In the sixth episode of sci-fi series Torchwood: Miracle Day, writes David Chute, the series turns mystical.
“If schemes and conspiracies are being plotted,” says Stuart Owens (Ernie Hudson), an executive at PhiCorp (big pharma personified), “they must be seen only as patterns, waves. Shifts that are either too small or too vast to be perceived. Someone is playing the system right across the planet with infinite grace.”
Captain Jack Harkness (John Barrowman), a formerly immortal Time Agent from the 51st century, nods over this, as he understands it. “The true face of evil,” they decide, “is the system itself.” Deep.
Consolidating the gains of Episode 5, “The Categories of Life,” this sixth installment of Miracle Day, “The Middle Men,” written by X-Files vet John Shiban and directed by Guy Ferland, was the show’s tightest and most suspenseful so far — although apart from a couple of effective rescue sequences it mostly elaborated on themes already established.
Chief among these edgy themes is the strong likelihood that quite a few of the people we know (those officious snots at the DMV?) would be only too happy to go along to get along even with the ultimate horror of a new system of concentration camps equipped with incinerators. “I do not make policy,” says a tame physician when confronted with the truth. A convincing update of the tried and true “only following orders” formula. Way too convincing for comfort, if you ask me.
One new term has been suggested for the cosmic McGuffin the deep background baddies are looking for: The Blessing. No free guesses as to what or who this refers to, as it became crystal clear in Episode 6 that getting their tentacles on Captain Jack is among the conspirators’ main objectives. So we should expect the issue of Jack’s non-human nature to be a hot topic in the weeks ahead.
Where to begin? It was explained, sort of, in the DW episode “Utopia,” that Jack was not immortal, strictly speaking. Instead, he had become “a fixed point in time” due to an influx of energy from a time vortex that was blasted at him by the Doctor’s passionately attached companion Rose Tyler (Billie Piper). (More here.) Which brings us to The Face of Boe.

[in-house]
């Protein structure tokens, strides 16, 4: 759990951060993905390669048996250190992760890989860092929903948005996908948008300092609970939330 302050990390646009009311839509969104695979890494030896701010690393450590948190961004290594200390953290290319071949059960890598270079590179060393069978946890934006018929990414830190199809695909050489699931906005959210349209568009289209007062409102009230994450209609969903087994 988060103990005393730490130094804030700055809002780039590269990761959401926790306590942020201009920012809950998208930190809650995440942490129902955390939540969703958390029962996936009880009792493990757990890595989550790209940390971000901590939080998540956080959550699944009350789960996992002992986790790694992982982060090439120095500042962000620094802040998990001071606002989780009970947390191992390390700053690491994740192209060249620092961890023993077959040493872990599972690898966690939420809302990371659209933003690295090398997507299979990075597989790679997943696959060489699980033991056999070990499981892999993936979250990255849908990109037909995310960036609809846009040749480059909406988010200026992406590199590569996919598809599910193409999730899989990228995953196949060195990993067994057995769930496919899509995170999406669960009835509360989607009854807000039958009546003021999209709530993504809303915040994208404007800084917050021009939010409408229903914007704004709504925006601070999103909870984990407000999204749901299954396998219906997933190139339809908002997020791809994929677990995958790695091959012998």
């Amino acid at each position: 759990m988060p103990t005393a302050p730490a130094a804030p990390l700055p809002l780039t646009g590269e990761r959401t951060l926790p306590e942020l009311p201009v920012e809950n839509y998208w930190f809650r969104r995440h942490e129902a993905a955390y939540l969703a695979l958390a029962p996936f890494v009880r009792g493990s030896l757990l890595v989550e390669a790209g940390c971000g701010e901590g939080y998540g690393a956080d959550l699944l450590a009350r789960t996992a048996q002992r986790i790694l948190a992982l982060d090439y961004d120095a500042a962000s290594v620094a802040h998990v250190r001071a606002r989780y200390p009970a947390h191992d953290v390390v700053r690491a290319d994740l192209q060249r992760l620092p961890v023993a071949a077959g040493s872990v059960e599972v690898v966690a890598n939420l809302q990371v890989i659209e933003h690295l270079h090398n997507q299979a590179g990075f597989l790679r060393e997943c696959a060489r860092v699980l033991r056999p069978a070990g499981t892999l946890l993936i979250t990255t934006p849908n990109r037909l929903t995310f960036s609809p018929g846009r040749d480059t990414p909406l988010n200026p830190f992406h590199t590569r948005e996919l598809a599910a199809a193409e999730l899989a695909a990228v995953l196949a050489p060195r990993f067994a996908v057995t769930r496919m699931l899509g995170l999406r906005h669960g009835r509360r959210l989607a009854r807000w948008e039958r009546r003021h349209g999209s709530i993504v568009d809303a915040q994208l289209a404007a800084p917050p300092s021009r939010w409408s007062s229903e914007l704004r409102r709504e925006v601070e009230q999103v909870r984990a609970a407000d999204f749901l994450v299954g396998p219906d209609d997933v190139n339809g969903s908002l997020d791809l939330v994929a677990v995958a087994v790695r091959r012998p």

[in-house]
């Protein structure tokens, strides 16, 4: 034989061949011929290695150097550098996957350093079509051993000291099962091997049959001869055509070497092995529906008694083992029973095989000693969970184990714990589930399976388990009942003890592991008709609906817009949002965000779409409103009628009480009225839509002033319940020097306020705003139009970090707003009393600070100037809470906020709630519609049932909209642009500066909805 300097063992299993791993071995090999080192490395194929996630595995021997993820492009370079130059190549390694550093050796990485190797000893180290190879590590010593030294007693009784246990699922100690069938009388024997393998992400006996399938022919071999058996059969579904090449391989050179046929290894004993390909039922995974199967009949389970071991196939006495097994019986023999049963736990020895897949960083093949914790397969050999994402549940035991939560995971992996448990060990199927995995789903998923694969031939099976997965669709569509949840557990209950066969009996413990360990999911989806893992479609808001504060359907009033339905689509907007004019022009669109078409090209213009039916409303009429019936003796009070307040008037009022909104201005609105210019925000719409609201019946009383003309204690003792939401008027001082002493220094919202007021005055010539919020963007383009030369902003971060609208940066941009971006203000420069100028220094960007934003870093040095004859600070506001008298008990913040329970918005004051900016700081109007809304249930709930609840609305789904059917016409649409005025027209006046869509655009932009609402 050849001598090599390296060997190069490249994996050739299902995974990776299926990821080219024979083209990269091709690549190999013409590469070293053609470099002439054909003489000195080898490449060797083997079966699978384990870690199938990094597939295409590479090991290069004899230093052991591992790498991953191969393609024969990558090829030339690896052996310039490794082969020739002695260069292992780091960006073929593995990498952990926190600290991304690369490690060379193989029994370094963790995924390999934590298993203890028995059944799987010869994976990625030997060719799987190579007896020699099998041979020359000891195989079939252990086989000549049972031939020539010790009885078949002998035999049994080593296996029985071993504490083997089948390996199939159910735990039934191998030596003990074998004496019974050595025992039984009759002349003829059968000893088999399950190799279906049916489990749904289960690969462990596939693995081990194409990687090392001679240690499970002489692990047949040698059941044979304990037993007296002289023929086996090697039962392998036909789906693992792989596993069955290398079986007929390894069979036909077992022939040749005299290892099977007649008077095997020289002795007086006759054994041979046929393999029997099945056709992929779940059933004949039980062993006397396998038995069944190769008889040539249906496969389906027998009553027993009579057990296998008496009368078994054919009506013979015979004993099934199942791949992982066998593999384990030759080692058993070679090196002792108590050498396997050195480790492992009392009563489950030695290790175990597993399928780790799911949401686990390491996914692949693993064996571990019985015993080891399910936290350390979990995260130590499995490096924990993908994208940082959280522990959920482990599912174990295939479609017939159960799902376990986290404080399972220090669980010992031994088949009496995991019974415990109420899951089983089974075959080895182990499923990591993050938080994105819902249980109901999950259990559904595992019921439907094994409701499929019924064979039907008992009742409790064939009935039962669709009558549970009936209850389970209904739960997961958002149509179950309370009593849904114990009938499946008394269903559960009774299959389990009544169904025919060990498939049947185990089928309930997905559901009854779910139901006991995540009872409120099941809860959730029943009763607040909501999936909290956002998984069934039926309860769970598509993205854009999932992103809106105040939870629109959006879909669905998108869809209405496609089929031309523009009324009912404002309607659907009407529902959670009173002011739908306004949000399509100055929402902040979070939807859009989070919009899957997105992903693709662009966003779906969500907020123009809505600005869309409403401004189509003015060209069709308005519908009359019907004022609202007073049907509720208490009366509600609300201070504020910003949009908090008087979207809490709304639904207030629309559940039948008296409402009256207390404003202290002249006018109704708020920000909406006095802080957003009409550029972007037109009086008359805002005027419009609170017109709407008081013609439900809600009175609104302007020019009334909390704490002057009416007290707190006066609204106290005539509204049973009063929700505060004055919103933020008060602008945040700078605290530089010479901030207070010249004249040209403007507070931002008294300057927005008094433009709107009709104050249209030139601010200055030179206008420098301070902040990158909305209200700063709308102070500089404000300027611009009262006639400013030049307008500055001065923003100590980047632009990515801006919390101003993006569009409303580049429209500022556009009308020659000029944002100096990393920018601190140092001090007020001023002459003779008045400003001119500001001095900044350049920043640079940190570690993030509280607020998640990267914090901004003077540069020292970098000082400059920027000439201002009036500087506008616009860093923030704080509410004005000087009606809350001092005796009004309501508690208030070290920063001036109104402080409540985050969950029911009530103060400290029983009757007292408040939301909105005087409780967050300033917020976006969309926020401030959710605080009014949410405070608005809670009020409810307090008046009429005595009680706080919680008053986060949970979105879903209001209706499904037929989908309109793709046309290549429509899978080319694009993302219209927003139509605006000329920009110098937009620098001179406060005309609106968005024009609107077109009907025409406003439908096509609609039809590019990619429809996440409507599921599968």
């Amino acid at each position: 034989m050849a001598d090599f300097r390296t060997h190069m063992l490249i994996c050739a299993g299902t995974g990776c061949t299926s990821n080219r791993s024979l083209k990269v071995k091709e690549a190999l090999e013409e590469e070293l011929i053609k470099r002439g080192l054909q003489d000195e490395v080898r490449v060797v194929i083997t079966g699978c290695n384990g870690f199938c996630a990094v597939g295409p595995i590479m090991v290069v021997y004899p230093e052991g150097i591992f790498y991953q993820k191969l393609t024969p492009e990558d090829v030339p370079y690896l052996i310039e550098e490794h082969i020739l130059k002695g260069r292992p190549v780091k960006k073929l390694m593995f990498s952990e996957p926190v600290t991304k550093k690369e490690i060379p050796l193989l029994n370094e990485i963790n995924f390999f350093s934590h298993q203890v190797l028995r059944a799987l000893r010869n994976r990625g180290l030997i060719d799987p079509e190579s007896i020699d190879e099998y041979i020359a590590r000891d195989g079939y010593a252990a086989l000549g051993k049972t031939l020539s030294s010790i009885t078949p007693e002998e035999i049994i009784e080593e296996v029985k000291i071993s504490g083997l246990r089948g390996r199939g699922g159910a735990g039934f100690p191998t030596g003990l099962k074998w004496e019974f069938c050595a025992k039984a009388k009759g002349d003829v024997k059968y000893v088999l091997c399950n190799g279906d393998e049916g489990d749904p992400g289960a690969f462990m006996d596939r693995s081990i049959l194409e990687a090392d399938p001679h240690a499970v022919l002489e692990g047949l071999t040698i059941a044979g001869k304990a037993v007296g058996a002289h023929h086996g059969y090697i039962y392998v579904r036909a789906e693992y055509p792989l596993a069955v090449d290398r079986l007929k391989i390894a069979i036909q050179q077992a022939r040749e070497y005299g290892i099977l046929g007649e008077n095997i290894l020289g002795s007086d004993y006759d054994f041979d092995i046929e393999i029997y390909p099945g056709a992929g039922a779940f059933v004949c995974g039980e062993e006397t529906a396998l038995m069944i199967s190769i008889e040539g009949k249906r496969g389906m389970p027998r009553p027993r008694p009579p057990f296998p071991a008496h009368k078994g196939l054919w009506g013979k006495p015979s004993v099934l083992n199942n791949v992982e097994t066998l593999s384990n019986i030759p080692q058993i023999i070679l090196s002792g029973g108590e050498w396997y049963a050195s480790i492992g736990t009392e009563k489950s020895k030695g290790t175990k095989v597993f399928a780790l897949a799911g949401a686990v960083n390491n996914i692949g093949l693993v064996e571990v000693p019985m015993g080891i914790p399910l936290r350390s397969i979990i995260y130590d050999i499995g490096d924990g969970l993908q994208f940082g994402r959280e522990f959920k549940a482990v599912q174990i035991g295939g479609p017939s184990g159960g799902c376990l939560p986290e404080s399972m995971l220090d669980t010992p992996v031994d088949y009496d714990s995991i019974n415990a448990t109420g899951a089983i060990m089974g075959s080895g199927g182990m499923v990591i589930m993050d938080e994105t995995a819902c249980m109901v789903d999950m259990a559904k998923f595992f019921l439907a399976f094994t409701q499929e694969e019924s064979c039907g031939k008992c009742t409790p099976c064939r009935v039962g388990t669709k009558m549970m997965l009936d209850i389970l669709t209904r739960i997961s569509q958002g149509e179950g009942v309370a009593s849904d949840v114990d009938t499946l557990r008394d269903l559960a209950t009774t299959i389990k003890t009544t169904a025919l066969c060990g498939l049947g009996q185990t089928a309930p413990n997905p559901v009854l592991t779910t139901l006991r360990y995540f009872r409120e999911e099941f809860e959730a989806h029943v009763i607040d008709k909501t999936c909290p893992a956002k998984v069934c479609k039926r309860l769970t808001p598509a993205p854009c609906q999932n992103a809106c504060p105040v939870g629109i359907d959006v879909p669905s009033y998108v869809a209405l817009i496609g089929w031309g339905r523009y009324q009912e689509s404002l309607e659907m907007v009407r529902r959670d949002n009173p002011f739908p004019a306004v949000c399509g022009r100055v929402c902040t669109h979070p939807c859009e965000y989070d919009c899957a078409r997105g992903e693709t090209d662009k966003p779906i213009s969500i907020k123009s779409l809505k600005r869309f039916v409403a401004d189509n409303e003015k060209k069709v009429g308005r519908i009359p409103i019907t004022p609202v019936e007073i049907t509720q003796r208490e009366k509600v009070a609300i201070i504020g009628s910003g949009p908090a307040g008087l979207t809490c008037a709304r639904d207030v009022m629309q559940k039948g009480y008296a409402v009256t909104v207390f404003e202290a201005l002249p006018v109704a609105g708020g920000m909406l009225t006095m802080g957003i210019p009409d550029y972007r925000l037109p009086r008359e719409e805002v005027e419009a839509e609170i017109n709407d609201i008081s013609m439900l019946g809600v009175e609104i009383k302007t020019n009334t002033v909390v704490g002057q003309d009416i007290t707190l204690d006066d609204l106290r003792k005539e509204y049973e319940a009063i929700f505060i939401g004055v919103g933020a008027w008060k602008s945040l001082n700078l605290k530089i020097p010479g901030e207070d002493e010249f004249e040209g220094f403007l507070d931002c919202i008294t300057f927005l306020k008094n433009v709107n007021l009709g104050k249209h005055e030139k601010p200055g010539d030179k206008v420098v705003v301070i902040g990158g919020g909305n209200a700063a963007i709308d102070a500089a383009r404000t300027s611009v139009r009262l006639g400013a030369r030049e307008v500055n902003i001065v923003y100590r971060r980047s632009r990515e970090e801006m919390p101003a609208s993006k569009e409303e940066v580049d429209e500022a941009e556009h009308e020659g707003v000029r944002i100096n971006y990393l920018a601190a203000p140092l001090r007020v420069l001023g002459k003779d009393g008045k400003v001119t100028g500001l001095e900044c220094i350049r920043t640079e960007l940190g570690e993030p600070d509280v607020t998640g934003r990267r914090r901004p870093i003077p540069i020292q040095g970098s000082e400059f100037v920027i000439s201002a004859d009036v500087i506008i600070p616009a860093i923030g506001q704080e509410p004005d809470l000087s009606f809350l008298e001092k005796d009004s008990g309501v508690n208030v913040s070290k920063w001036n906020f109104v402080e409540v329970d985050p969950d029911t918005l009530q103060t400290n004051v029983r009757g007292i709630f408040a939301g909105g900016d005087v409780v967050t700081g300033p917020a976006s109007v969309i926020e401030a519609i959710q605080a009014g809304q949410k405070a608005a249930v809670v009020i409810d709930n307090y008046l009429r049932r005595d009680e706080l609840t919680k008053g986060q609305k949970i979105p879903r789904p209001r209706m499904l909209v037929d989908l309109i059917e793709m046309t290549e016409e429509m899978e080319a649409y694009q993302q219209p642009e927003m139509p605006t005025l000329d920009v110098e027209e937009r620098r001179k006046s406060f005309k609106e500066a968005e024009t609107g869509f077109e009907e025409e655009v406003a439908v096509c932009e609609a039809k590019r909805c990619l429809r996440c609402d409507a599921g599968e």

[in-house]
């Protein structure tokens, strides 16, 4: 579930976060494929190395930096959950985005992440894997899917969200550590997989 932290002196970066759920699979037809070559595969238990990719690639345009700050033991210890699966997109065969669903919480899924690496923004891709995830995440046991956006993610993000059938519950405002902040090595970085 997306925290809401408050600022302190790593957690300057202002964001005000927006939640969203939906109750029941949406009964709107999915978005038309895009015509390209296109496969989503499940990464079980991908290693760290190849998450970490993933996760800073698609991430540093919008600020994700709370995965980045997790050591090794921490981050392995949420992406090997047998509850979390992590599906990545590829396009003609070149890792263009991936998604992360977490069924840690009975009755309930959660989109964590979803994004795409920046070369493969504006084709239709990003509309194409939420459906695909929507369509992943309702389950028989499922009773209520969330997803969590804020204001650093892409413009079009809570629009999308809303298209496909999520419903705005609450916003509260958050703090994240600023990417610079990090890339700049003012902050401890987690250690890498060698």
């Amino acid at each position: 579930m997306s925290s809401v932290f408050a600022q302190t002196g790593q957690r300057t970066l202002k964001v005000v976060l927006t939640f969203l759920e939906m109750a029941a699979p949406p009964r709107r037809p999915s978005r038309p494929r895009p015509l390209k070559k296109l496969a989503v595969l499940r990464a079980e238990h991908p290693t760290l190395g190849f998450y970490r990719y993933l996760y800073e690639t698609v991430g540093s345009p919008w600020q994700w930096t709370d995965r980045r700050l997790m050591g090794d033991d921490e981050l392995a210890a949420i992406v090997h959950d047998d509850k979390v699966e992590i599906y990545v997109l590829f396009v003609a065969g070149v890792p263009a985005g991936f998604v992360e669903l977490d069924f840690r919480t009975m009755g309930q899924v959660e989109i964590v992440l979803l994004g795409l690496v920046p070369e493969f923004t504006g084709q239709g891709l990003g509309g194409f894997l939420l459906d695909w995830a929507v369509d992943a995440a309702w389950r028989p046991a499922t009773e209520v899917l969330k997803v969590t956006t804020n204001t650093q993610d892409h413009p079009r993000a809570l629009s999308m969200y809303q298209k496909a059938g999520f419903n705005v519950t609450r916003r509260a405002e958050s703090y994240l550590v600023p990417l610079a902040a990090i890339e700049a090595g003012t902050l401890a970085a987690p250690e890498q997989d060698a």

The Face was already five billion of years old when we first met him, in the Doctor Who episode “The End of the World.” He is depicted as a desiccated, disembodied giant head with leathery masculine features.
At a somewhat later stage, in the episode “Last of the Time Lords,” Captain Jack seems to be telling us he will eventually so long that, long after his work here on earth is done, he will become The Face of Boe. (As a boy in the Boeshane Peninsula, Jack’s handsome profile image was used on posters to recruit new Time Agents. “I was known,” he says, “as The Face of Boe.”)
“Torchwood” mastermind Russell T Davies has been cagey up to now about nailing down the connection between Jack and Boe. When the subject came up in a 2009 interview, he dodged artfully:
There was that moment where you revealed that Jack would eventually live so long that he’d become the Face of Boe. Was this something you planned all along with the character?
It wasn’t exactly planned. I did spend a long time thinking about Jack’s immortality, and one day it occurred to me there was another immortal character on the show. It made me laugh. To be honest, on the screen, it’s couched in terms that are not absolute gospel. There are these spin-off books and comic books, and every now and then I’ll see a script for one where they say definitively that he’s the Face of Boe, and I always stop those from being printed. I have my own personal theories, but the moment it became very true or very false, the joke dies.
My hazardous guess is that Davies is going to pull the Face of Boe out of his hat toward the end of Torchwood: Miracle Day. He’s been saving The Face for this special occasion. After all, the primary Boe-like trait attributed to Jack was that while immortal he continued to age, the secret distributed to every person on earth on Miracle Day.
With respect to death, Jack Harkness and the rest of us have swapped characteristics. Jack, now, is what we used to be, and he has become the only mortal man on the planet. That has to count for something.